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Following the development and standardization of the British Sign Language (BSL) Receptive Skills Test (Herman et al., 1999), the test was made widely available to professionals working with deaf children. Test users were asked to return completed score-sheets on individual children they had tested in order to compare a selection of children from the wider population of deaf children with those from the sample upon whom the test was standardized. The analysis of almost 200 score sheets is presented. Overall, children from the wider population achieved lower standard scores than those from the standardization sample, with the exception of native signers, whose scores were equivalent to the native signers' scores in the original sample. The findings raise important questions about the adequacy of BSL provision for deaf children in hearing families. Data on tester ratings and children's reading scores provide an opportunity for a preliminary investigation of the psychometric properties of the test. Finally, tester feedback on the test itself, the training offered and the overall contribution of the test to assessing deaf children's BSL development are reviewed.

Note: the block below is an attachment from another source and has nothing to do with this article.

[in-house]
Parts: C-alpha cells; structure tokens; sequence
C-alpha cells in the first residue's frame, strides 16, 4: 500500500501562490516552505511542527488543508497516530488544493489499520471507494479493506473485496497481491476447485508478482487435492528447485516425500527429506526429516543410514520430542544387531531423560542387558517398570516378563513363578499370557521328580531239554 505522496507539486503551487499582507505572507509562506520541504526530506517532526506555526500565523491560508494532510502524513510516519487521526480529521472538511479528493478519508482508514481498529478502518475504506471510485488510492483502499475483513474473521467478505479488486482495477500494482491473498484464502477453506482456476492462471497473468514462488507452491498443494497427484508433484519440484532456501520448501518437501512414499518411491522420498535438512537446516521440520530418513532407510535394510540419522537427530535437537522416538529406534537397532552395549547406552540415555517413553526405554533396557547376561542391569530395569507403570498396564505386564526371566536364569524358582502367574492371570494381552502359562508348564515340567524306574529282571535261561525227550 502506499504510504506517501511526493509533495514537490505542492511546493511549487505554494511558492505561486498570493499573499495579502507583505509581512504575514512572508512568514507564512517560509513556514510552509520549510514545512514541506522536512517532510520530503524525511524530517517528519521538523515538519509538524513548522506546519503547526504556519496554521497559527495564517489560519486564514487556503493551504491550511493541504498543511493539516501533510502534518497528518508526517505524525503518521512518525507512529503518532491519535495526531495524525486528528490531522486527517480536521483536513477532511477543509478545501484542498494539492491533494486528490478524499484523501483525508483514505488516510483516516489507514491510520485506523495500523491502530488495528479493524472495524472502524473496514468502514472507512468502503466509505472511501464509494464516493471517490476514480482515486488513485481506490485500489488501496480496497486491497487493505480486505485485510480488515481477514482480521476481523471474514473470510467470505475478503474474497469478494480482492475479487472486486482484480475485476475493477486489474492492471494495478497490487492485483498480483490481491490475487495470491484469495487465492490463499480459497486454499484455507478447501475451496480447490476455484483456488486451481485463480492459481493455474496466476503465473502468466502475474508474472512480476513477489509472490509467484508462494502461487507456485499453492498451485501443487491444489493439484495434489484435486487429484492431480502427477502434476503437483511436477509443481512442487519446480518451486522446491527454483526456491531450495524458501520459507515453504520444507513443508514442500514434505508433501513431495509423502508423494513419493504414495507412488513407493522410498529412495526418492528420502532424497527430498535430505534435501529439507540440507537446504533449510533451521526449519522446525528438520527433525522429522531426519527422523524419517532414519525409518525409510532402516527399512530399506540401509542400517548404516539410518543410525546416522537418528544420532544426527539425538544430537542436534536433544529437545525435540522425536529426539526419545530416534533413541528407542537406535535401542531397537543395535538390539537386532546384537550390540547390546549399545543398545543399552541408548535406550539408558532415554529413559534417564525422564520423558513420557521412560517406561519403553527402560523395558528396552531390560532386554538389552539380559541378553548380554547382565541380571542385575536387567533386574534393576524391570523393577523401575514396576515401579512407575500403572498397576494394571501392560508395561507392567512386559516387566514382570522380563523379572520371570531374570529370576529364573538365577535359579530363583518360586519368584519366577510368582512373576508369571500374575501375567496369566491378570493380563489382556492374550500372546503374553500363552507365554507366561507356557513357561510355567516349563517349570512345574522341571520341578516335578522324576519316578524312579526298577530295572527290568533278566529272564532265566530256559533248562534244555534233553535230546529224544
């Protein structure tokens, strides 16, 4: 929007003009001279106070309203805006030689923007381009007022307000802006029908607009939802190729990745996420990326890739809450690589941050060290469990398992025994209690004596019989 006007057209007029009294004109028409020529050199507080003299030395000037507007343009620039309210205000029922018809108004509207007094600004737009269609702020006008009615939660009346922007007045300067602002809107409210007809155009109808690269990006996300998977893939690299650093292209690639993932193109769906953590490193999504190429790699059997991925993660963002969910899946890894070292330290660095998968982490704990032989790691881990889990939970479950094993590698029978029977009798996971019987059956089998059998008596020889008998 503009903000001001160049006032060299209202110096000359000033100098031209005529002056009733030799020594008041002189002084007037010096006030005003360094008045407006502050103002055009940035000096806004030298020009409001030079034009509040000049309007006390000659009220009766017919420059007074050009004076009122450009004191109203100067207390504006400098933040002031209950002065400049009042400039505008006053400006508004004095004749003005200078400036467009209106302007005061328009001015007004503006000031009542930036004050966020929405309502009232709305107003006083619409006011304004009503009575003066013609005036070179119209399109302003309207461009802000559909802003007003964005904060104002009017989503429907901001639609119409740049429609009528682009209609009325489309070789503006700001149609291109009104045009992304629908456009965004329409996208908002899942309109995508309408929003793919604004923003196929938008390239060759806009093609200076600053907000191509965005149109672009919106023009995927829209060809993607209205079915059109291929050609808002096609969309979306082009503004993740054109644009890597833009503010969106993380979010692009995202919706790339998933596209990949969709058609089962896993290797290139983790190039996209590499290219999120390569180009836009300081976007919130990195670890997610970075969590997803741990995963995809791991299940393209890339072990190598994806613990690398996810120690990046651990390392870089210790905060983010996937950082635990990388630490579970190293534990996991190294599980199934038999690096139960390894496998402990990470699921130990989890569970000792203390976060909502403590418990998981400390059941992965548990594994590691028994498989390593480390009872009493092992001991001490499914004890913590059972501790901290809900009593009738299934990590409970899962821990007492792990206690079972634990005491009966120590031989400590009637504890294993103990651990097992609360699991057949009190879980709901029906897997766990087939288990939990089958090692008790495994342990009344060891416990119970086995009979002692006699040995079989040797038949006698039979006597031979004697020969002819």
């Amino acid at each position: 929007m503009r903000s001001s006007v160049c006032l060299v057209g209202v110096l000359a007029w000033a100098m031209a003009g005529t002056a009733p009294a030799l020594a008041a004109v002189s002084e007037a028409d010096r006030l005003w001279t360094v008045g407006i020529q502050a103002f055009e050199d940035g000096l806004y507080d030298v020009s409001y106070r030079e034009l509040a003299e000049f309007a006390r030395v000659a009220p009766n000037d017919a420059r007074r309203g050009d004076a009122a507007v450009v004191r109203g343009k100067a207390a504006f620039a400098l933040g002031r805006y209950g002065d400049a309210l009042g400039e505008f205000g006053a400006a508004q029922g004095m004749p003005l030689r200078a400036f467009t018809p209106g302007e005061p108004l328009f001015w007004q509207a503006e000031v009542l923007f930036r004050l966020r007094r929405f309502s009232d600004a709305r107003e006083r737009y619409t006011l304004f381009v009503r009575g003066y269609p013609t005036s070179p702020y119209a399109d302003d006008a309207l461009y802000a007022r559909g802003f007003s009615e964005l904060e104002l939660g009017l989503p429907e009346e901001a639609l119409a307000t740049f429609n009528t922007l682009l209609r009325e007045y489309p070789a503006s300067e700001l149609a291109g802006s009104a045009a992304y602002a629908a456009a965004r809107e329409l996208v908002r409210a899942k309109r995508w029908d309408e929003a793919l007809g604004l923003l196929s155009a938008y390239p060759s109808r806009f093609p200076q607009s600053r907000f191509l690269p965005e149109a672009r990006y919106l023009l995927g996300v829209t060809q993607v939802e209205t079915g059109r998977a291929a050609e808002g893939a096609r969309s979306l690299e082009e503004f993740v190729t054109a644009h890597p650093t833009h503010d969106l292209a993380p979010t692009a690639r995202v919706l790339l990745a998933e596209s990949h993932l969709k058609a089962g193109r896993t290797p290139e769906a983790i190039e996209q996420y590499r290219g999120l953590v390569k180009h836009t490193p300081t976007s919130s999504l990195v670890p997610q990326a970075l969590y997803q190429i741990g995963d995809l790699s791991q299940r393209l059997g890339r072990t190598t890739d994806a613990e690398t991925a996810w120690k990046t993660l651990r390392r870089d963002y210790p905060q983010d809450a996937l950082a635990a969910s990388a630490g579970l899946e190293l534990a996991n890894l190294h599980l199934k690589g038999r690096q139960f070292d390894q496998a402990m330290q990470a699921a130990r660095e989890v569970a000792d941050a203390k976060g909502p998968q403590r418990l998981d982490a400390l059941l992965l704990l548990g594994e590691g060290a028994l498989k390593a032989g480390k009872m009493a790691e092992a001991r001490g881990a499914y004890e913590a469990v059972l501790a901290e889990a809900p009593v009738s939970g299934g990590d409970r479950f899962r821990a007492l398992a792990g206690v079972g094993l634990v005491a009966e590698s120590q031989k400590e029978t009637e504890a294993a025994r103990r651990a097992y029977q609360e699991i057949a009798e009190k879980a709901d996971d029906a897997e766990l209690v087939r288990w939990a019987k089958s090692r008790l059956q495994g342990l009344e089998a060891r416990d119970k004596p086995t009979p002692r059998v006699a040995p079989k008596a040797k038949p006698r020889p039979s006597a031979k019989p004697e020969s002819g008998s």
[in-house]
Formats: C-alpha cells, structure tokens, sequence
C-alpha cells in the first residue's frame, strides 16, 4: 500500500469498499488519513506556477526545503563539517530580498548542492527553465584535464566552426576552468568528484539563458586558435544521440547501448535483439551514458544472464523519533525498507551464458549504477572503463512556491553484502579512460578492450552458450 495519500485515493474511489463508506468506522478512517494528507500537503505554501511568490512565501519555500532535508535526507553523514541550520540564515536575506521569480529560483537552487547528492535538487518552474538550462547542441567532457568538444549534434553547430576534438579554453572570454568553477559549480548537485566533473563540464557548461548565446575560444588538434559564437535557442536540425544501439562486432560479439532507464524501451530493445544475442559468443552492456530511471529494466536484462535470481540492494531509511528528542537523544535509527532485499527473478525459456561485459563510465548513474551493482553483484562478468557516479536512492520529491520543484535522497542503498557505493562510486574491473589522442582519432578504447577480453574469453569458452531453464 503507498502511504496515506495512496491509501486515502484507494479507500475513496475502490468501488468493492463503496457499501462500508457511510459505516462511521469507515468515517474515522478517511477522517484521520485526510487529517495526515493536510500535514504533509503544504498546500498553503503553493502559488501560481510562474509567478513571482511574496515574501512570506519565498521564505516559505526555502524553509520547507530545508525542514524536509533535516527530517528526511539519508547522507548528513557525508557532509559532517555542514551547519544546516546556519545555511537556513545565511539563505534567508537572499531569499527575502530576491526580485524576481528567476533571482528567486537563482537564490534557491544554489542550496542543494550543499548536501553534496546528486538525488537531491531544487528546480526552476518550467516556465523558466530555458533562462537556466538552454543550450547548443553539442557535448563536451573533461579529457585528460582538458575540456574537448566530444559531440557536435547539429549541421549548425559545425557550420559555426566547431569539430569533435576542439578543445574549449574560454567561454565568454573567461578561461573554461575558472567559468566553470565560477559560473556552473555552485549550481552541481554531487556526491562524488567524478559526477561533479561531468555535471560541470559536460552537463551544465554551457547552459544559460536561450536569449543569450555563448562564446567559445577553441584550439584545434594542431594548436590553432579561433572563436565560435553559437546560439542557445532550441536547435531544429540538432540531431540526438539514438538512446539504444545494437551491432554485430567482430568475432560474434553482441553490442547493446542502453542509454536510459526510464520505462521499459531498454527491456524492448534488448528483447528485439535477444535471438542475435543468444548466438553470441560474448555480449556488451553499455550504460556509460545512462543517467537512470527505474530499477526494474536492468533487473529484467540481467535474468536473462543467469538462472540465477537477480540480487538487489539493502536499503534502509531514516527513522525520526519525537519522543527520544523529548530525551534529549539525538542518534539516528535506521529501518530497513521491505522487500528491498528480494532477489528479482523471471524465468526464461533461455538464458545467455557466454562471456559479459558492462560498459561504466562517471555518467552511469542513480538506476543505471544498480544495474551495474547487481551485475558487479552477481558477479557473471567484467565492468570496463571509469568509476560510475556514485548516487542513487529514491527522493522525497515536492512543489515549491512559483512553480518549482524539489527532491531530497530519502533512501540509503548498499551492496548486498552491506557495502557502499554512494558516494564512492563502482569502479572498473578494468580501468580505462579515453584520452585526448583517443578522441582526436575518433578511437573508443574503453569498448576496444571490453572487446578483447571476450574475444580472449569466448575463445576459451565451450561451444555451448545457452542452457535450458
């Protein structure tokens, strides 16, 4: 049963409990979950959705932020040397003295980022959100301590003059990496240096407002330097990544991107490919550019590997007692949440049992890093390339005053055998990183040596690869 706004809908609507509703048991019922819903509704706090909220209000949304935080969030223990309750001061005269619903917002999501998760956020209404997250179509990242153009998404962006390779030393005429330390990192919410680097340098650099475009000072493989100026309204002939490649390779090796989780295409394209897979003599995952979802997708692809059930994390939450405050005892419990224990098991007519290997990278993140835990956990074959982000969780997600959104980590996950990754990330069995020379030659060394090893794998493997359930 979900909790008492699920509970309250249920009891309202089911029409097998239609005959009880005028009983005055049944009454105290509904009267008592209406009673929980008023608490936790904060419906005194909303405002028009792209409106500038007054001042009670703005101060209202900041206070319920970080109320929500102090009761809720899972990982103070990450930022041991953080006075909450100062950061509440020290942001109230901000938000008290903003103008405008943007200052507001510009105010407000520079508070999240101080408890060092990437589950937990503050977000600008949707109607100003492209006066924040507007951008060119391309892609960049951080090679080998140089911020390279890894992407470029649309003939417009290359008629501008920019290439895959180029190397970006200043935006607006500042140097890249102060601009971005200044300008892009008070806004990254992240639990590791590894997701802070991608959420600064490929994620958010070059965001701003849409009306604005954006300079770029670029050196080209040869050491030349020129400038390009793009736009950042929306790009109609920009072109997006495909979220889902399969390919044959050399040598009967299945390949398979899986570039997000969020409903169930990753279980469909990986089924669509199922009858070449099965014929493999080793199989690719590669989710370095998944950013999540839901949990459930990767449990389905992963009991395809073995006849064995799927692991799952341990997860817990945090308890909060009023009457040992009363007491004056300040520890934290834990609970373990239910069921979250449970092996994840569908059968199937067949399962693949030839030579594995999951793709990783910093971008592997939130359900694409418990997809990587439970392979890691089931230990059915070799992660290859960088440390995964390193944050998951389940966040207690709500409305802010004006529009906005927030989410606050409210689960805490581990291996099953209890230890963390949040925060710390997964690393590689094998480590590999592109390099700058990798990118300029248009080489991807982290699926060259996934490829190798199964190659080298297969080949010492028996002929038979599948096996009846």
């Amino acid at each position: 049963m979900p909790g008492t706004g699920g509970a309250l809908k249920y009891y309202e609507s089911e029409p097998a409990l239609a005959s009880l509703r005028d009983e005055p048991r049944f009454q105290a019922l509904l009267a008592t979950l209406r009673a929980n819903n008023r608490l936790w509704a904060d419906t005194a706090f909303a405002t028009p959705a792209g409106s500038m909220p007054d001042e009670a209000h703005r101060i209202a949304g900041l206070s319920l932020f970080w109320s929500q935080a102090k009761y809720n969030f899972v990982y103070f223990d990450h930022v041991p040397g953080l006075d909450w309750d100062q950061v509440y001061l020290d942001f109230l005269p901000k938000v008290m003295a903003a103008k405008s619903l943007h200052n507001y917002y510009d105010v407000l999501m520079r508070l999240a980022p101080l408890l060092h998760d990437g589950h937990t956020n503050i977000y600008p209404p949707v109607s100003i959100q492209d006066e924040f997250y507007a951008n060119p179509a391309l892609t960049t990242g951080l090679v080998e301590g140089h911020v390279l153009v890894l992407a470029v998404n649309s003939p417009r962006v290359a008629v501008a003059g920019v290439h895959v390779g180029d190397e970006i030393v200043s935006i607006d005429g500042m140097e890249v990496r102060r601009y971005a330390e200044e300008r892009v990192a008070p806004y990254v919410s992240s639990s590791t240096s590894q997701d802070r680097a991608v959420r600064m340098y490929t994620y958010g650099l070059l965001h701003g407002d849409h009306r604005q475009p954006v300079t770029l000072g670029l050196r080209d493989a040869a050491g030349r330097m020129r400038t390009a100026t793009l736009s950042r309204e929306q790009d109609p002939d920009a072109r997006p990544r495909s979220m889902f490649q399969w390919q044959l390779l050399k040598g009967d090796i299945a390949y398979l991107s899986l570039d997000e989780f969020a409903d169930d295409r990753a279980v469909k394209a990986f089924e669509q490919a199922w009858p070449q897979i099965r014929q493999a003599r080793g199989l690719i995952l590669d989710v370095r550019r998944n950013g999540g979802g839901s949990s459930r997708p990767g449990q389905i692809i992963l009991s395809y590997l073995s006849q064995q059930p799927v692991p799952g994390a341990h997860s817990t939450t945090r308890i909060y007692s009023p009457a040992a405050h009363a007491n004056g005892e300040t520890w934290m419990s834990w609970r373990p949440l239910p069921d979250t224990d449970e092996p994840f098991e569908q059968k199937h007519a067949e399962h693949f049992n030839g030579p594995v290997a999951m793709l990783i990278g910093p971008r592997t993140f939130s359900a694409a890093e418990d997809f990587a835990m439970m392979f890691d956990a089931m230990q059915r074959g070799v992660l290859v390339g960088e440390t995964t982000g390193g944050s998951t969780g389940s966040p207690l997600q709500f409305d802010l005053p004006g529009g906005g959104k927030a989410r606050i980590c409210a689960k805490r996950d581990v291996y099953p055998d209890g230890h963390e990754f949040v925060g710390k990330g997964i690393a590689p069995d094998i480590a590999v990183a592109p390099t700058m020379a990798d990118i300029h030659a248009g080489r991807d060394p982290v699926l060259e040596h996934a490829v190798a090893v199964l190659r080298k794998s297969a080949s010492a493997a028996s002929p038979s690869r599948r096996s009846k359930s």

|Uncontrolled Keywords:||Deaf; sign language; assessment; standardization|
|Subjects:||P Language and Literature > P Philology. Linguistics|
|Divisions:||School of Health Sciences > Department of Language & Communication Science|
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